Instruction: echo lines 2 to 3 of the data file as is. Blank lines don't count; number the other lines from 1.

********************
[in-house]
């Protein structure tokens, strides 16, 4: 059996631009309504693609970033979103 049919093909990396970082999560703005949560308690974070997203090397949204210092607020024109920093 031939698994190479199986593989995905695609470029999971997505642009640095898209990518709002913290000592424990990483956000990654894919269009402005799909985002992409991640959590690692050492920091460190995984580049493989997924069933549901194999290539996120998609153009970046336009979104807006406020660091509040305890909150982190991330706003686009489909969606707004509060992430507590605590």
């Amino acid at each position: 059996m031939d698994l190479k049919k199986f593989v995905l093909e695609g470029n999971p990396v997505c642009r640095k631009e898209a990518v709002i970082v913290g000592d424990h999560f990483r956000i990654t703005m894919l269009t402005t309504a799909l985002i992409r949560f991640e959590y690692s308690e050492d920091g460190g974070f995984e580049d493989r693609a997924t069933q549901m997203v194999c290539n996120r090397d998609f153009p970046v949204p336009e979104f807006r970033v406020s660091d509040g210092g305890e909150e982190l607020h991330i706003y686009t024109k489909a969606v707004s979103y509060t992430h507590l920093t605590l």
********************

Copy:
């Protein structure tokens, strides 16, 4: 059996631009309504693609970033979103 049919093909990396970082999560703005949560308690974070997203090397949204210092607020024109920093 031939698994190479199986593989995905695609470029999971997505642009640095898209990518709002913290000592424990990483956000990654894919269009402005799909985002992409991640959590690692050492920091460190995984580049493989997924069933549901194999290539996120998609153009970046336009979104807006406020660091509040305890909150982190991330706003686009489909969606707004509060992430507590605590």
């Amino acid at each position: 059996m031939d698994l190479k049919k199986f593989v995905l093909e695609g470029n999971p990396v997505c642009r640095k631009e898209a990518v709002i970082v913290g000592d424990h999560f990483r956000i990654t703005m894919l269009t402005t309504a799909l985002i992409r949560f991640e959590y690692s308690e050492d920091g460190g974070f995984e580049d493989r693609a997924t069933q549901m997203v194999c290539n996120r090397d998609f153009p970046v949204p336009e979104f807006r970033v406020s660091d509040g210092g305890e909150e982190l607020h991330i706003y686009t024109k489909a969606v707004s979103y509060t992430h507590l920093t605590l």